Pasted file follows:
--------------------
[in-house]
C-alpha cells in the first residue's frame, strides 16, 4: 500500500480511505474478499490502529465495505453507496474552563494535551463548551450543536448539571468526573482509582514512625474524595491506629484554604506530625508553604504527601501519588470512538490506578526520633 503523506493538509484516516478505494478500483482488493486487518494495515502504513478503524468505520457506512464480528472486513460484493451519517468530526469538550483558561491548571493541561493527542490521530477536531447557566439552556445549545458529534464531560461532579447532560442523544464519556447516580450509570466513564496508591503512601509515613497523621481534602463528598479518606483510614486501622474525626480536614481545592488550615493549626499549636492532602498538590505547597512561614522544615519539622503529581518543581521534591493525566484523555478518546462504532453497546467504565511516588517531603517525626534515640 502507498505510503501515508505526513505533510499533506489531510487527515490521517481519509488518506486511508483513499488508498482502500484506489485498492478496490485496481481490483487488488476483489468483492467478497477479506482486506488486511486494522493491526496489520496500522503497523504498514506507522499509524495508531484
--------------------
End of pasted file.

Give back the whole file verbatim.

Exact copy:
[in-house]
C-alpha cells in the first residue's frame, strides 16, 4: 500500500480511505474478499490502529465495505453507496474552563494535551463548551450543536448539571468526573482509582514512625474524595491506629484554604506530625508553604504527601501519588470512538490506578526520633 503523506493538509484516516478505494478500483482488493486487518494495515502504513478503524468505520457506512464480528472486513460484493451519517468530526469538550483558561491548571493541561493527542490521530477536531447557566439552556445549545458529534464531560461532579447532560442523544464519556447516580450509570466513564496508591503512601509515613497523621481534602463528598479518606483510614486501622474525626480536614481545592488550615493549626499549636492532602498538590505547597512561614522544615519539622503529581518543581521534591493525566484523555478518546462504532453497546467504565511516588517531603517525626534515640 502507498505510503501515508505526513505533510499533506489531510487527515490521517481519509488518506486511508483513499488508498482502500484506489485498492478496490485496481481490483487488488476483489468483492467478497477479506482486506488486511486494522493491526496489520496500522503497523504498514506507522499509524495508531484